When and by Whom is Concern First Expressed for Children with Neuromotor Problems?

When and by Whom is Concern First Expressed for Children with Neuromotor Problems?

When and by Whom is Concern First Expressed for Children with Neuromotor Problems?

When and by Whom is Concern First Expressed for Children with Neuromotor Problems?s

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Référence bibliographique [3772]

Archives of Pediatrics & Adolescent Medicine, vol. 159, no 9, p. 882-886.

Fiche synthèse

1. Objectifs


Intentions :
« The objective of our study was to determine the child’s age at the time of initial recognition of the problem (’Age at initial concern’) by either the parent or the physician in a cohort of children with neuromotor disabilities (aged 0-6 years) who were referred to rehabilitation. » (p. 882)

2. Méthode


Échantillon/Matériau :
« We conducted a survey of parents of 92 children (aged 0-6 years) who were on the waiting list for physical or occupational therapy services at rehabilitation centers in Montreal, Quebec. » (p. 882)

Instruments :
« Parents were interviewed regarding their child’s medical history and utilization of health care services. » (p. 882)
« The interview included questions regarding the medical history of the child, the child’s diagnosis (according to the parent), who first noticed that there was a problem and when this was noticed, current use of services, burden of care (as a proxy for severity), family empowerment, date of referral to rehabilitation services, and demographic data. Burden of care (severity) was measured by the WeeFIM (Functional Independence Measure for Children) [Msall & al., 1994], a reliable and valid tool that is scored on 3 subscales (self-care, mobility, and cognition) in addition to a total score. Family empowerment was measured by the service system subscale of the Family Empowerment Scale, a reliable and valid scale that measures empowerment on a scale of 0 (least empowered) to 60 (most empowered) [Koren & al., 1992]. » (p. 883)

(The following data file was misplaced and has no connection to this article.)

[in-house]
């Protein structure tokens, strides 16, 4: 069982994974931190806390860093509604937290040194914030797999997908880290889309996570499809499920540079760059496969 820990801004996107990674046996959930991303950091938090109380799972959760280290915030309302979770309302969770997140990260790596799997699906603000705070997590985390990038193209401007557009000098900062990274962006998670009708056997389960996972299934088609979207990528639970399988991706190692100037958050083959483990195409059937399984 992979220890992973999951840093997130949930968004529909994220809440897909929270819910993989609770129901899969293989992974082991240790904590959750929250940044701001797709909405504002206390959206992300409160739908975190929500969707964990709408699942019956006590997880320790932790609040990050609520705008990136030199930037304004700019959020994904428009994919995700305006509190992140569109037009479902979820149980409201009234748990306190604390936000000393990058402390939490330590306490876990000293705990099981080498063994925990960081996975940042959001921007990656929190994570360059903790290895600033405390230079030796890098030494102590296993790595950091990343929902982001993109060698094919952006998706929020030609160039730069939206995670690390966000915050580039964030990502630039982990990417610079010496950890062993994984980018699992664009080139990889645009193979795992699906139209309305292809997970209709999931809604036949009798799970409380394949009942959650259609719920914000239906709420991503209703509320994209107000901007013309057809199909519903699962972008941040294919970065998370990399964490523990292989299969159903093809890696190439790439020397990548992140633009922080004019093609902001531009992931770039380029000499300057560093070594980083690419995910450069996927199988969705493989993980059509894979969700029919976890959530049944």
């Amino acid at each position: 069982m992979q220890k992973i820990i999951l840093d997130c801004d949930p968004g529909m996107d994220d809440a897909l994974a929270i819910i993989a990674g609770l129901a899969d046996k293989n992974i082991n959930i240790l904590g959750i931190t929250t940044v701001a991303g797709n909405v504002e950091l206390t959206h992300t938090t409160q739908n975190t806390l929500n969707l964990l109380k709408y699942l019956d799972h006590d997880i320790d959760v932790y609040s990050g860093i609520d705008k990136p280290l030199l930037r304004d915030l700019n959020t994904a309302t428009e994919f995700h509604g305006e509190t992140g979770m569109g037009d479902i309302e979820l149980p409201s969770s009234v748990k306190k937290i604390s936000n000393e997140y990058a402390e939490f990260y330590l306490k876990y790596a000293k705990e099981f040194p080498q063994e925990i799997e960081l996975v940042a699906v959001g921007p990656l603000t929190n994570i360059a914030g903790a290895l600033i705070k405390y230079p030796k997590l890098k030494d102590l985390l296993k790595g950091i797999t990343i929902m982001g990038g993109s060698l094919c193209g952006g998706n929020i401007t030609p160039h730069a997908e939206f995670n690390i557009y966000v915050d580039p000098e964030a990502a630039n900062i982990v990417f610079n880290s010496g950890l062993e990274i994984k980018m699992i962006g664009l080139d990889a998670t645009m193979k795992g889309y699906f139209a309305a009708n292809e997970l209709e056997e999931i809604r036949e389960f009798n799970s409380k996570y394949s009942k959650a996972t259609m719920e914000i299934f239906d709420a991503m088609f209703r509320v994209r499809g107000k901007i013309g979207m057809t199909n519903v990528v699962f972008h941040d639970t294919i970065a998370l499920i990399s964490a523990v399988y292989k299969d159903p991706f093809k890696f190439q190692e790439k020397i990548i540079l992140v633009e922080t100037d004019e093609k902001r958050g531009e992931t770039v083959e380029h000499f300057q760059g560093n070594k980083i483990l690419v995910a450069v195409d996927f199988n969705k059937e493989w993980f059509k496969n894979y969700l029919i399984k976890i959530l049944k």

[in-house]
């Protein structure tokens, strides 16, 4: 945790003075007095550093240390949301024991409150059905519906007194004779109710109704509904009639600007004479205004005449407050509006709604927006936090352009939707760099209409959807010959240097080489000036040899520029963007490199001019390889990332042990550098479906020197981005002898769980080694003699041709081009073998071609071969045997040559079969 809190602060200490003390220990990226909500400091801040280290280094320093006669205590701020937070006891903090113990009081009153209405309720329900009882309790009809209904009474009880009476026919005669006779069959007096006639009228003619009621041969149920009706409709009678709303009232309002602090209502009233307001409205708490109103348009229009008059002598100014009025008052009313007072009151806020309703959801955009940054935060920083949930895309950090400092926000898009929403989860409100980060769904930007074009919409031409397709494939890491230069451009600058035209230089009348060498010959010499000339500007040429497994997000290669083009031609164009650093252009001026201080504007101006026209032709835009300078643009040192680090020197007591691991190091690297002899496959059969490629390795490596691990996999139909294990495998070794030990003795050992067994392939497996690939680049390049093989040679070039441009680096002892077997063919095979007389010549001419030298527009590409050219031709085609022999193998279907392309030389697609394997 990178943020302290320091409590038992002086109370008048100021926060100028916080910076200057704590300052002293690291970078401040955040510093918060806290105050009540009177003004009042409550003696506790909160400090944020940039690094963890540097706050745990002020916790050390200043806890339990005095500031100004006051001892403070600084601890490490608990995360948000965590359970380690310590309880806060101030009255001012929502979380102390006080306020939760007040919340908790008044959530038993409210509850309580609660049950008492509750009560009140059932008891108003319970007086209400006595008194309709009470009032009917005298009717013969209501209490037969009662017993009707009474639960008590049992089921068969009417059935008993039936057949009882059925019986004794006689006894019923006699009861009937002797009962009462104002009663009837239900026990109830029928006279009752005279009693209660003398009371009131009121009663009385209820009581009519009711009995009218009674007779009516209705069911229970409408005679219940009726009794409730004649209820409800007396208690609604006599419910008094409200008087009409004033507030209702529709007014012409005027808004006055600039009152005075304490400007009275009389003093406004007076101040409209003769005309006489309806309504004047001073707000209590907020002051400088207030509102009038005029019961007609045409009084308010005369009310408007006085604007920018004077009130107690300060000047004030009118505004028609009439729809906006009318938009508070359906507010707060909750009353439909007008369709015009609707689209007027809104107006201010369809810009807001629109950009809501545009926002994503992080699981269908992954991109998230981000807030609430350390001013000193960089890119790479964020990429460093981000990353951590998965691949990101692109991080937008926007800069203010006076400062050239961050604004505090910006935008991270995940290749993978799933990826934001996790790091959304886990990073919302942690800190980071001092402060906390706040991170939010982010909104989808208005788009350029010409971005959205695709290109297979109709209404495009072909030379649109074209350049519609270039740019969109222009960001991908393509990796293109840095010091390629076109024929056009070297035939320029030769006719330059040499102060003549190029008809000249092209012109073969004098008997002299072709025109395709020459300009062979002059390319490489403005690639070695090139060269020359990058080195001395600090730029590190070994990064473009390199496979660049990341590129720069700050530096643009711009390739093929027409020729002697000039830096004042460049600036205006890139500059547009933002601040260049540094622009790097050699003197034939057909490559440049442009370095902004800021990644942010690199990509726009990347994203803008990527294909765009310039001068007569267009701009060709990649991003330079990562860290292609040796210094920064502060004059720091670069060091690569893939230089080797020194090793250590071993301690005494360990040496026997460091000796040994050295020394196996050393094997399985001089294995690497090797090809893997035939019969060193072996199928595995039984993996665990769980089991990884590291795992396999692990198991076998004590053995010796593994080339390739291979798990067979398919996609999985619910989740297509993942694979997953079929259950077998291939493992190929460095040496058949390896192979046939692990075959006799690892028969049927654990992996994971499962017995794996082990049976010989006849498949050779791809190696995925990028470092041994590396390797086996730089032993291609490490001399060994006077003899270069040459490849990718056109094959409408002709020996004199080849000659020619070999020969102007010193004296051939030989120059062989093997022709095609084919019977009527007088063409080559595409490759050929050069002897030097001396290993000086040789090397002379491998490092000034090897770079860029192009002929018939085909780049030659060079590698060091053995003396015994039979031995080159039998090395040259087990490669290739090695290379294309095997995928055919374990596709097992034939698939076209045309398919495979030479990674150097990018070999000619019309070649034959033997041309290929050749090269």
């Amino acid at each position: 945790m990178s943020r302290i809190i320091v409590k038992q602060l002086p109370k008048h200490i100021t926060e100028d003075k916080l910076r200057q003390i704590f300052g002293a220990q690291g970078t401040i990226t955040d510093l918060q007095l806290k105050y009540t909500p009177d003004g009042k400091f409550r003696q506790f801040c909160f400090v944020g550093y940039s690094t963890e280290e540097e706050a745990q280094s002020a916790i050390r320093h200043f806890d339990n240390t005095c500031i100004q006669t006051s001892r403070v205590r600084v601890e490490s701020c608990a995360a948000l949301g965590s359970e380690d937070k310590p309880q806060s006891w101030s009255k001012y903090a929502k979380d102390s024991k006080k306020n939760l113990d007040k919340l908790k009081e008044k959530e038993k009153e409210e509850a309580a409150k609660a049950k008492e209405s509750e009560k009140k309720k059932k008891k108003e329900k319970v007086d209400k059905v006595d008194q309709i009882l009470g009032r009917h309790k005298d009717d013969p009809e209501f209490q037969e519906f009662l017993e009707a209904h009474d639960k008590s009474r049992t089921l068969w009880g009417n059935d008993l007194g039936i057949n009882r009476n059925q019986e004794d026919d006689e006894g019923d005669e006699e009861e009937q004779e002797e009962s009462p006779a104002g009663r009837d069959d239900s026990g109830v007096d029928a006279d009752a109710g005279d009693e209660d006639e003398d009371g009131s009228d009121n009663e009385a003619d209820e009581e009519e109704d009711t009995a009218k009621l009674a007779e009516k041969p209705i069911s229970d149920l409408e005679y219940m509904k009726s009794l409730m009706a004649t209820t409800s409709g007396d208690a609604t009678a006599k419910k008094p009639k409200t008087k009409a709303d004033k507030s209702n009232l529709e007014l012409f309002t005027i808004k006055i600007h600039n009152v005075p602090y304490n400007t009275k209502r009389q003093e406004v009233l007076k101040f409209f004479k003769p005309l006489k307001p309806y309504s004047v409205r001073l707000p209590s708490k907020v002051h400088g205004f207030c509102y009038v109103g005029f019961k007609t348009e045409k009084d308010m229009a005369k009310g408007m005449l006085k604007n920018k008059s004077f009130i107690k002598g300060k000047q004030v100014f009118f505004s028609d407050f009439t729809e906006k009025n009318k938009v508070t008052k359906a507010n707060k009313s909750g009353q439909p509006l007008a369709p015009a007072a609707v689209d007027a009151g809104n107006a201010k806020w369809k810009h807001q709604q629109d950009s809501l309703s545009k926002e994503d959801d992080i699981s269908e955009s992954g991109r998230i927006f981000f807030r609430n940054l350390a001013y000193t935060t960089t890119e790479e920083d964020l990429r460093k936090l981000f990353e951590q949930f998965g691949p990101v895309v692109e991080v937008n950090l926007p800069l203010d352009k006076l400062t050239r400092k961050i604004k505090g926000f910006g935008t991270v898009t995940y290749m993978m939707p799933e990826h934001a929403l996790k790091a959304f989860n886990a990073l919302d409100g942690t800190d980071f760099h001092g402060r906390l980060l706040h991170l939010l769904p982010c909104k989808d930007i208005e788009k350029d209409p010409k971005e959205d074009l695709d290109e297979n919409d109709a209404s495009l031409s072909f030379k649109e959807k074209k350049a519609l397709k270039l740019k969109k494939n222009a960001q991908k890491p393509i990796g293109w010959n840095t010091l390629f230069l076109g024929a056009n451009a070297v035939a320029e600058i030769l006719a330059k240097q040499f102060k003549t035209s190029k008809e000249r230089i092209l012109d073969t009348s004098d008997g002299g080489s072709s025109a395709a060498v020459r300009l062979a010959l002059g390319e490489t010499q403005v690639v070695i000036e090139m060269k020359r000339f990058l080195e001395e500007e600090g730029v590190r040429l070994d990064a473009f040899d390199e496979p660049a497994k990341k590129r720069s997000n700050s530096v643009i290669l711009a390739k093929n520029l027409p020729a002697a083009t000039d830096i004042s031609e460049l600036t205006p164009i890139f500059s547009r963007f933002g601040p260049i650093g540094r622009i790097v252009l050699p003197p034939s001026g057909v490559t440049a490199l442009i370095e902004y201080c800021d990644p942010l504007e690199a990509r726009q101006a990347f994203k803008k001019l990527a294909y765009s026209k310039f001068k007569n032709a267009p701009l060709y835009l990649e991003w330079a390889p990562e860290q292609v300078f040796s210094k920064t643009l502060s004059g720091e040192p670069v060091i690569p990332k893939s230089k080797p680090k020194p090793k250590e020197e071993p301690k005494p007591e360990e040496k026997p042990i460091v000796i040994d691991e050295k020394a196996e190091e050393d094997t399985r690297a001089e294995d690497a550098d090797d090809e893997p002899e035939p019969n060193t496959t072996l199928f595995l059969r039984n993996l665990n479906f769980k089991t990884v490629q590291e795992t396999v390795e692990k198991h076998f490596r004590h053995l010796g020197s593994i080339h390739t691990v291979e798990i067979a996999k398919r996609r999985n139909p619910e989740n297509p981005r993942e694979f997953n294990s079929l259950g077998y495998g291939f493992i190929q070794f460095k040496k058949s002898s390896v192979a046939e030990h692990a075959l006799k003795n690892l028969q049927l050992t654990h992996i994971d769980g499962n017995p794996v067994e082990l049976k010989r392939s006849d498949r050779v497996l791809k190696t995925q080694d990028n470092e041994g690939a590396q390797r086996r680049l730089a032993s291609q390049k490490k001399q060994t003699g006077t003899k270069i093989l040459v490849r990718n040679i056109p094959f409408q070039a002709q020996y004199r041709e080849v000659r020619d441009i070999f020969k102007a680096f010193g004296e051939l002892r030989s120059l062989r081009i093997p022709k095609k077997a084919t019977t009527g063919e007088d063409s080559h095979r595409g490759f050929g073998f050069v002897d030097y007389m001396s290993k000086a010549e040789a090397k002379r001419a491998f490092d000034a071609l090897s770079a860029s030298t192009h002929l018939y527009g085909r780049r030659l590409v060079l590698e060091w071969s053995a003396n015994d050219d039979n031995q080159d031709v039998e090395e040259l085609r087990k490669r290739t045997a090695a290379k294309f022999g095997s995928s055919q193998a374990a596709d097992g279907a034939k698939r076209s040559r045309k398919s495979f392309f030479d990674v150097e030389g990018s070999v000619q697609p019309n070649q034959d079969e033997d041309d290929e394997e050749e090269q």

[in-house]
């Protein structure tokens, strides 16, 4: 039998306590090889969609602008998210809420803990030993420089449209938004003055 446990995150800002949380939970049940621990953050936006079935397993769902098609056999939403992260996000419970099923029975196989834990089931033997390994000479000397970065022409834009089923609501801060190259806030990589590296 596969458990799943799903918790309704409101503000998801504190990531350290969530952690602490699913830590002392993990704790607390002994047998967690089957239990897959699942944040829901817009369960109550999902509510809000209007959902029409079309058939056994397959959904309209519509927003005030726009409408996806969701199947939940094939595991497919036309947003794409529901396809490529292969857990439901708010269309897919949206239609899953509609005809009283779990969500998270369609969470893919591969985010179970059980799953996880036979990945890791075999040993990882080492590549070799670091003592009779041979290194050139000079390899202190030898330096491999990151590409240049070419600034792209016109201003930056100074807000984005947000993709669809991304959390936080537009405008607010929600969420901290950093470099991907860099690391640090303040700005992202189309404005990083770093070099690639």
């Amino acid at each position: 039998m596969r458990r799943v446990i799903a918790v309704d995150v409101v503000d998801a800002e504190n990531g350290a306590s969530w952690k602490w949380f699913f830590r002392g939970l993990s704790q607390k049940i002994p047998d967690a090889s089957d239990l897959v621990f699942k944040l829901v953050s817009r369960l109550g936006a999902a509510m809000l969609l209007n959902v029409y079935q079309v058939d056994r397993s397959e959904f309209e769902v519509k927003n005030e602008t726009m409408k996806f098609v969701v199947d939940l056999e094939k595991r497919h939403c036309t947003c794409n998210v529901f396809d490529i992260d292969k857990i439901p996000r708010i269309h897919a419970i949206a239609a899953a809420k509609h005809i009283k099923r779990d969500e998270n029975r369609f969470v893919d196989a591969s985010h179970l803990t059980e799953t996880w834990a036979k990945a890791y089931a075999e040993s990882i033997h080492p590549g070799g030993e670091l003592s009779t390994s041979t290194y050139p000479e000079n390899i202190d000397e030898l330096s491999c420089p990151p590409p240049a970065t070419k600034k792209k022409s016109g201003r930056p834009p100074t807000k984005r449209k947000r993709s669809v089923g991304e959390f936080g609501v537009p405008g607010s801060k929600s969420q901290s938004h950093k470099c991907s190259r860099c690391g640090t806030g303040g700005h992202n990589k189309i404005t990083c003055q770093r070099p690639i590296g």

Type de traitement des données :
Analyse statistique

3. Résumé


« Parents were concerned later than physicians were regarding their child’s development (mean difference, 8.2 months; 95% confidence interval [CI], 3.7-12.6 months). There was no significant difference in time of recognition of problems between the premature (10.2 months) and full-term (11.9 months) groups. Even after controlling for risk group, parental concern occurred later than physician concern (beta coefficient, 7.3; 95% CI, 2.5-12.2). The child’s age at the time of initial concern was associated with the child’s age at referral to rehabilitation (beta coefficient, 0.04; 95% CI, 0.01-0.06). Early recognition is important if a child is to benefit from early rehabilitation. It may be important to improve primary care screening of children for neuromotor problems and to increase parental awareness regarding normal motor development of their children. Prompt, simultaneous referral to medical evaluation and rehabilitation resources may decrease delays in rehabilitation. » (p. 882)